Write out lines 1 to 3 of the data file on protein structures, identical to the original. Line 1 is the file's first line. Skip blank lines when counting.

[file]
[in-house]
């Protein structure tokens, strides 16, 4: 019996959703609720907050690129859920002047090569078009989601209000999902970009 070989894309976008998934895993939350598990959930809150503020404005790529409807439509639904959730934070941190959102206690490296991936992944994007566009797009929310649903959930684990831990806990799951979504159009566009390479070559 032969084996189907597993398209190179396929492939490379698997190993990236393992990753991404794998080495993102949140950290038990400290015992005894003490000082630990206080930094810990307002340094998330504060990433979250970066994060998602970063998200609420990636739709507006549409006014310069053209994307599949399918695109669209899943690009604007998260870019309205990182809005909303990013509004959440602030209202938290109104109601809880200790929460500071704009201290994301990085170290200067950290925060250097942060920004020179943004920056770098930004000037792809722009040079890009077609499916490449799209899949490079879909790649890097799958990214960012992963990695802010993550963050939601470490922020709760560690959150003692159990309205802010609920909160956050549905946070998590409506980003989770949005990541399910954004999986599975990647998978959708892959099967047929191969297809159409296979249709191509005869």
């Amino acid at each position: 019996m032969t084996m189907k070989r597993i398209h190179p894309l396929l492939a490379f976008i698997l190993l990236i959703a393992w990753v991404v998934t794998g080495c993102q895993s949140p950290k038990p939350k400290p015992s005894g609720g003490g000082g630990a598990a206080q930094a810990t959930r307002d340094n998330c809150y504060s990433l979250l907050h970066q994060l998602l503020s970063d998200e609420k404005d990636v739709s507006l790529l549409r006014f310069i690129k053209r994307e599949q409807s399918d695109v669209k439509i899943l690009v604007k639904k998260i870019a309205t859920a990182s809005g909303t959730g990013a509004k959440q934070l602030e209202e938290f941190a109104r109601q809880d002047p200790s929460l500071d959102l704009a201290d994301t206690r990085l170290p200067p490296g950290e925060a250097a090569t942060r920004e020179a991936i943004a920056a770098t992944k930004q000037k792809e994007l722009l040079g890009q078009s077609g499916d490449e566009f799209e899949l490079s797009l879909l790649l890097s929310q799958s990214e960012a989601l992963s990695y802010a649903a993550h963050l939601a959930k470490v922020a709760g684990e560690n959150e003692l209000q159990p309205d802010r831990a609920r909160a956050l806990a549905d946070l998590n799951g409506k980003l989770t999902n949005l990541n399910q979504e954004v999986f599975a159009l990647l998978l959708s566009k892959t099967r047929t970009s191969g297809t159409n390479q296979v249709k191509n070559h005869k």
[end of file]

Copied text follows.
[in-house]
């Protein structure tokens, strides 16, 4: 019996959703609720907050690129859920002047090569078009989601209000999902970009 070989894309976008998934895993939350598990959930809150503020404005790529409807439509639904959730934070941190959102206690490296991936992944994007566009797009929310649903959930684990831990806990799951979504159009566009390479070559 032969084996189907597993398209190179396929492939490379698997190993990236393992990753991404794998080495993102949140950290038990400290015992005894003490000082630990206080930094810990307002340094998330504060990433979250970066994060998602970063998200609420990636739709507006549409006014310069053209994307599949399918695109669209899943690009604007998260870019309205990182809005909303990013509004959440602030209202938290109104109601809880200790929460500071704009201290994301990085170290200067950290925060250097942060920004020179943004920056770098930004000037792809722009040079890009077609499916490449799209899949490079879909790649890097799958990214960012992963990695802010993550963050939601470490922020709760560690959150003692159990309205802010609920909160956050549905946070998590409506980003989770949005990541399910954004999986599975990647998978959708892959099967047929191969297809159409296979249709191509005869």
């Amino acid at each position: 019996m032969t084996m189907k070989r597993i398209h190179p894309l396929l492939a490379f976008i698997l190993l990236i959703a393992w990753v991404v998934t794998g080495c993102q895993s949140p950290k038990p939350k400290p015992s005894g609720g003490g000082g630990a598990a206080q930094a810990t959930r307002d340094n998330c809150y504060s990433l979250l907050h970066q994060l998602l503020s970063d998200e609420k404005d990636v739709s507006l790529l549409r006014f310069i690129k053209r994307e599949q409807s399918d695109v669209k439509i899943l690009v604007k639904k998260i870019a309205t859920a990182s809005g909303t959730g990013a509004k959440q934070l602030e209202e938290f941190a109104r109601q809880d002047p200790s929460l500071d959102l704009a201290d994301t206690r990085l170290p200067p490296g950290e925060a250097a090569t942060r920004e020179a991936i943004a920056a770098t992944k930004q000037k792809e994007l722009l040079g890009q078009s077609g499916d490449e566009f799209e899949l490079s797009l879909l790649l890097s929310q799958s990214e960012a989601l992963s990695y802010a649903a993550h963050l939601a959930k470490v922020a709760g684990e560690n959150e003692l209000q159990p309205d802010r831990a609920r909160a956050l806990a549905d946070l998590n799951g409506k980003l989770t999902n949005l990541n399910q979504e954004v999986f599975a159009l990647l998978l959708s566009k892959t099967r047929t970009s191969g297809t159409n390479q296979v249709k191509n070559h005869k």